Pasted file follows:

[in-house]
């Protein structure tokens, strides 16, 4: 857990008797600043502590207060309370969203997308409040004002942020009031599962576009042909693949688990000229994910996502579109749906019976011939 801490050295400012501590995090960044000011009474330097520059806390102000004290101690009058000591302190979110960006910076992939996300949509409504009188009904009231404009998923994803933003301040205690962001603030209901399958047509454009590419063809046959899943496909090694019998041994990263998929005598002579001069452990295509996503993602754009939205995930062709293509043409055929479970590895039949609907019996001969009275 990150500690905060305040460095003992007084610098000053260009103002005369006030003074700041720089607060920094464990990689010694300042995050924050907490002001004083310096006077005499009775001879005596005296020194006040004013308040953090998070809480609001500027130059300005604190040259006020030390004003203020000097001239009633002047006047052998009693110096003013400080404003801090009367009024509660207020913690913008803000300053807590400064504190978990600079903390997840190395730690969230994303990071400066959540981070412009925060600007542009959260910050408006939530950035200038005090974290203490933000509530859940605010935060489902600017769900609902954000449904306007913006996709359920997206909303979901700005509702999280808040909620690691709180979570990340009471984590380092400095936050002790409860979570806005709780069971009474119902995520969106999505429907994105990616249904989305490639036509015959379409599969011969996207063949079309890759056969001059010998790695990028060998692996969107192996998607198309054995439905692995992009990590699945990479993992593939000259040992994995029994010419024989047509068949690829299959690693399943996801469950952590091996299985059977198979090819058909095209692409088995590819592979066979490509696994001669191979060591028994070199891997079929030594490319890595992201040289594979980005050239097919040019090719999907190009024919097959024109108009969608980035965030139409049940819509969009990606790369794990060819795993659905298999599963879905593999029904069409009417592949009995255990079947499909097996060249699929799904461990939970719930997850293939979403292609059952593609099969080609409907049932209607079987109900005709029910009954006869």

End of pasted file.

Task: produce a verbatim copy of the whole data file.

[in-house]
């Protein structure tokens, strides 16, 4: 857990008797600043502590207060309370969203997308409040004002942020009031599962576009042909693949688990000229994910996502579109749906019976011939 801490050295400012501590995090960044000011009474330097520059806390102000004290101690009058000591302190979110960006910076992939996300949509409504009188009904009231404009998923994803933003301040205690962001603030209901399958047509454009590419063809046959899943496909090694019998041994990263998929005598002579001069452990295509996503993602754009939205995930062709293509043409055929479970590895039949609907019996001969009275 990150500690905060305040460095003992007084610098000053260009103002005369006030003074700041720089607060920094464990990689010694300042995050924050907490002001004083310096006077005499009775001879005596005296020194006040004013308040953090998070809480609001500027130059300005604190040259006020030390004003203020000097001239009633002047006047052998009693110096003013400080404003801090009367009024509660207020913690913008803000300053807590400064504190978990600079903390997840190395730690969230994303990071400066959540981070412009925060600007542009959260910050408006939530950035200038005090974290203490933000509530859940605010935060489902600017769900609902954000449904306007913006996709359920997206909303979901700005509702999280808040909620690691709180979570990340009471984590380092400095936050002790409860979570806005709780069971009474119902995520969106999505429907994105990616249904989305490639036509015959379409599969011969996207063949079309890759056969001059010998790695990028060998692996969107192996998607198309054995439905692995992009990590699945990479993992593939000259040992994995029994010419024989047509068949690829299959690693399943996801469950952590091996299985059977198979090819058909095209692409088995590819592979066979490509696994001669191979060591028994070199891997079929030594490319890595992201040289594979980005050239097919040019090719999907190009024919097959024109108009969608980035965030139409049940819509969009990606790369794990060819795993659905298999599963879905593999029904069409009417592949009995255990079947499909097996060249699929799904461990939970719930997850293939979403292609059952593609099969080609409907049932209607079987109900005709029910009954006869």